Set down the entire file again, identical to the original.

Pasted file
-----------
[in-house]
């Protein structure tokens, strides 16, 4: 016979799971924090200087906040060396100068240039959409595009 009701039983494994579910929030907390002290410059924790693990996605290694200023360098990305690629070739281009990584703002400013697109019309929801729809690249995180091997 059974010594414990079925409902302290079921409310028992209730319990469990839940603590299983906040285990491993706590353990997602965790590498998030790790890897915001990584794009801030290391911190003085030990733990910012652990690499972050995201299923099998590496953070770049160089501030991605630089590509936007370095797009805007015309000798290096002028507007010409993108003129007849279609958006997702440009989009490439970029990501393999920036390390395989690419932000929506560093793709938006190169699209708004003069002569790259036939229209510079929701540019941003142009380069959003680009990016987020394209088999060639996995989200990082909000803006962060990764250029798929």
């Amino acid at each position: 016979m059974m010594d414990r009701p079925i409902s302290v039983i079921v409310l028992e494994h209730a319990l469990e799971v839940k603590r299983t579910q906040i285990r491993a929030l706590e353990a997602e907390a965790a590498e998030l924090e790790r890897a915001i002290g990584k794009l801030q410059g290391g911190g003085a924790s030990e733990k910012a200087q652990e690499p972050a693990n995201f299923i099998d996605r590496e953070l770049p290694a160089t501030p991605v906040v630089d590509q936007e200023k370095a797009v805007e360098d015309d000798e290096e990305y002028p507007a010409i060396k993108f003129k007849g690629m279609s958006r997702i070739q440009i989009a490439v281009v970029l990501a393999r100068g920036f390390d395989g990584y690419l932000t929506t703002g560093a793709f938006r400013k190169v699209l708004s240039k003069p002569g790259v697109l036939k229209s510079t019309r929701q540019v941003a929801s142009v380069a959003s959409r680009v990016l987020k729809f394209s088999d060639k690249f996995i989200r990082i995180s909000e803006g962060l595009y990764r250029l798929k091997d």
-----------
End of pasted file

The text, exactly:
[in-house]
């Protein structure tokens, strides 16, 4: 016979799971924090200087906040060396100068240039959409595009 009701039983494994579910929030907390002290410059924790693990996605290694200023360098990305690629070739281009990584703002400013697109019309929801729809690249995180091997 059974010594414990079925409902302290079921409310028992209730319990469990839940603590299983906040285990491993706590353990997602965790590498998030790790890897915001990584794009801030290391911190003085030990733990910012652990690499972050995201299923099998590496953070770049160089501030991605630089590509936007370095797009805007015309000798290096002028507007010409993108003129007849279609958006997702440009989009490439970029990501393999920036390390395989690419932000929506560093793709938006190169699209708004003069002569790259036939229209510079929701540019941003142009380069959003680009990016987020394209088999060639996995989200990082909000803006962060990764250029798929």
């Amino acid at each position: 016979m059974m010594d414990r009701p079925i409902s302290v039983i079921v409310l028992e494994h209730a319990l469990e799971v839940k603590r299983t579910q906040i285990r491993a929030l706590e353990a997602e907390a965790a590498e998030l924090e790790r890897a915001i002290g990584k794009l801030q410059g290391g911190g003085a924790s030990e733990k910012a200087q652990e690499p972050a693990n995201f299923i099998d996605r590496e953070l770049p290694a160089t501030p991605v906040v630089d590509q936007e200023k370095a797009v805007e360098d015309d000798e290096e990305y002028p507007a010409i060396k993108f003129k007849g690629m279609s958006r997702i070739q440009i989009a490439v281009v970029l990501a393999r100068g920036f390390d395989g990584y690419l932000t929506t703002g560093a793709f938006r400013k190169v699209l708004s240039k003069p002569g790259v697109l036939k229209s510079t019309r929701q540019v941003a929801s142009v380069a959003s959409r680009v990016l987020k729809f394209s088999d060639k690249f996995i989200r990082i995180s909000e803006g962060l595009y990764r250029l798929k091997d």